Nagaland is a vibrant hill state Located in the extreme North Eastern End of India, bounded by Myanmar in the East; Assam in the West; Arunachal Pradesh and a part of Assam in the North with Manipur in the south.It offers rich incomparable traditional and cultural heritage. The Distinctive character and identify of each tribe in terms of Tradition, custom, language and dresses is clearly discernible to the visitors. The respective tribal festivals are celebrated at interval all over the State.
Nagaland is a state in the far north-eastern part of India. It borders the state of Assam to the west, Arunachal Pradesh and part ofAssam to the north, Myanmar to the east and Manipur to the south. The state capital is Kohima, and the largest city is Dimapur. It has an area of 16,579 km2 with a population of 1,980,602 as per the 2011 census, making it one of the smallest states of India. The state is mostly mountainous except those areas bordering Assam valley. Mount Saramati is the highest peak with a height of 3,840 metres and its range forms a natural barrier between Nagaland and Burma. It lies between the parallels of 98-degree and 96-degree East Longitude and 26.6-degree and 27.4-degree latitude north of the equator.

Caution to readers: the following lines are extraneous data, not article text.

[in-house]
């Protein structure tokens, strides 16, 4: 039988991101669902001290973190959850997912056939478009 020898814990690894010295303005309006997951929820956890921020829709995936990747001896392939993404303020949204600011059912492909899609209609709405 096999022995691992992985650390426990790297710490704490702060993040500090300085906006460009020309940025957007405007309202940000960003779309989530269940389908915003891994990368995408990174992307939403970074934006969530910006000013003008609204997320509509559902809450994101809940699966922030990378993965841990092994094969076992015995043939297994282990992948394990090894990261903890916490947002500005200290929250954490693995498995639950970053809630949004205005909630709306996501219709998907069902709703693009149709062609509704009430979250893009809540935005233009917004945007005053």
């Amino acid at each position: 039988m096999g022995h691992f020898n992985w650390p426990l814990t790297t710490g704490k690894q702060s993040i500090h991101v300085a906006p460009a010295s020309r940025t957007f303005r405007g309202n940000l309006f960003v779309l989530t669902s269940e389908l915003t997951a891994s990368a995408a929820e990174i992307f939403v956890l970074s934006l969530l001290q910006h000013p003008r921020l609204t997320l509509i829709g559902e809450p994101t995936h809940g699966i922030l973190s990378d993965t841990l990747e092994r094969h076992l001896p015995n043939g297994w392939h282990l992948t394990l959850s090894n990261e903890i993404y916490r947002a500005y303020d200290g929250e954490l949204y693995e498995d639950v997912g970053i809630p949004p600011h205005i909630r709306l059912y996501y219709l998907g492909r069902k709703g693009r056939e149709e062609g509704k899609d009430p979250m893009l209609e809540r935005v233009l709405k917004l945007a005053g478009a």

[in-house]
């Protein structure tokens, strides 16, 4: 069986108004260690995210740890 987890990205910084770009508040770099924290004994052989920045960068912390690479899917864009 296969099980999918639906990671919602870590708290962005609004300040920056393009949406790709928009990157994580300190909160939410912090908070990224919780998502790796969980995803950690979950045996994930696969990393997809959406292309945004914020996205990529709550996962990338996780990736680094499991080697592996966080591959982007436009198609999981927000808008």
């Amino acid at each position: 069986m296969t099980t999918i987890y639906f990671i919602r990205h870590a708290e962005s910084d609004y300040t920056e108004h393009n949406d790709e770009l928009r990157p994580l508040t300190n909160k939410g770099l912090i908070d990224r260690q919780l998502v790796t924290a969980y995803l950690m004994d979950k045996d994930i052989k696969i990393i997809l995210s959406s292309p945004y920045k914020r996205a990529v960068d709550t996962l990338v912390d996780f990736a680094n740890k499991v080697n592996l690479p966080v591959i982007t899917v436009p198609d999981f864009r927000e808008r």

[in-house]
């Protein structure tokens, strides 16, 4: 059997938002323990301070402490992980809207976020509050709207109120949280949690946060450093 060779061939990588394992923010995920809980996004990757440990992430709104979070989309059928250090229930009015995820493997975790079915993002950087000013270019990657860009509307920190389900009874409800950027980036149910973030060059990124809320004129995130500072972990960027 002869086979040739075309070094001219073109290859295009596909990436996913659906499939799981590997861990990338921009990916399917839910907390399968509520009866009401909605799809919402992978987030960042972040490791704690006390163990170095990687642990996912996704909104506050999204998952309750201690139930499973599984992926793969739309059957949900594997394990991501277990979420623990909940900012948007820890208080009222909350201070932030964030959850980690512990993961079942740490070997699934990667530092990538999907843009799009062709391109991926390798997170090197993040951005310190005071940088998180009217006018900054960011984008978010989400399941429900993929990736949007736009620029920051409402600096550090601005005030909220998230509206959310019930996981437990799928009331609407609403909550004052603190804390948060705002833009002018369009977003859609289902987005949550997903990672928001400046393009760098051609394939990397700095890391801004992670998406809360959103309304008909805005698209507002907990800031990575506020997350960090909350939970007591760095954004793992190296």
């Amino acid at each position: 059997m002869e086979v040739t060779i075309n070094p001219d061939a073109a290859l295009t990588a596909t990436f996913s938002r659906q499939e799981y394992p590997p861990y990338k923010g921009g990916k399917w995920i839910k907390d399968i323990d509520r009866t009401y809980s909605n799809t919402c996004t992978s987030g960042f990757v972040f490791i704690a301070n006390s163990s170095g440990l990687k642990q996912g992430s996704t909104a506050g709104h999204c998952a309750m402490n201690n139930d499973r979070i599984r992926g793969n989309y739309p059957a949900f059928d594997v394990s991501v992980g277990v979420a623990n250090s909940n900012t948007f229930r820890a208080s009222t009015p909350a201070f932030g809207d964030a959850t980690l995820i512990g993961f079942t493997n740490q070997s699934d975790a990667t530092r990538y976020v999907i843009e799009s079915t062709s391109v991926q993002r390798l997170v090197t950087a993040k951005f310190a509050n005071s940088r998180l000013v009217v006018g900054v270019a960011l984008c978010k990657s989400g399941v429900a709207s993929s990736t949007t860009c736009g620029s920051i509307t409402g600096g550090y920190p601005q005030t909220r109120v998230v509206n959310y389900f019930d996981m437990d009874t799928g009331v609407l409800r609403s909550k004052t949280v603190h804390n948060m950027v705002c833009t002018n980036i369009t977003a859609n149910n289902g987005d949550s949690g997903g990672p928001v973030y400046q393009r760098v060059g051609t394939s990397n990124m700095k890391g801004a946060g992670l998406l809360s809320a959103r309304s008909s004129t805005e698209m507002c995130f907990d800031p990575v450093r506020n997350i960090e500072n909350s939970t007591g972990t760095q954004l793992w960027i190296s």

Nagaland was established on 1 December 1963 to be the 16th state of the Indian Union. It is divided into eleven districts: Kohima, Phek, Mokokchung, Wokha, Zunheboto, Tuensang, Mon, Dimapur, Kiphire, Longleng and Peren. Its native inhabitants are the Naga tribes. Agriculture is the most important economic activity and the principal crops include rice, corn, millets, pulses, tobacco, oilseeds, sugarcane, potatoes and fibres. Other significant economic activity includes forestry, tourism, insurance, real estate, and miscellaneous cottage industries.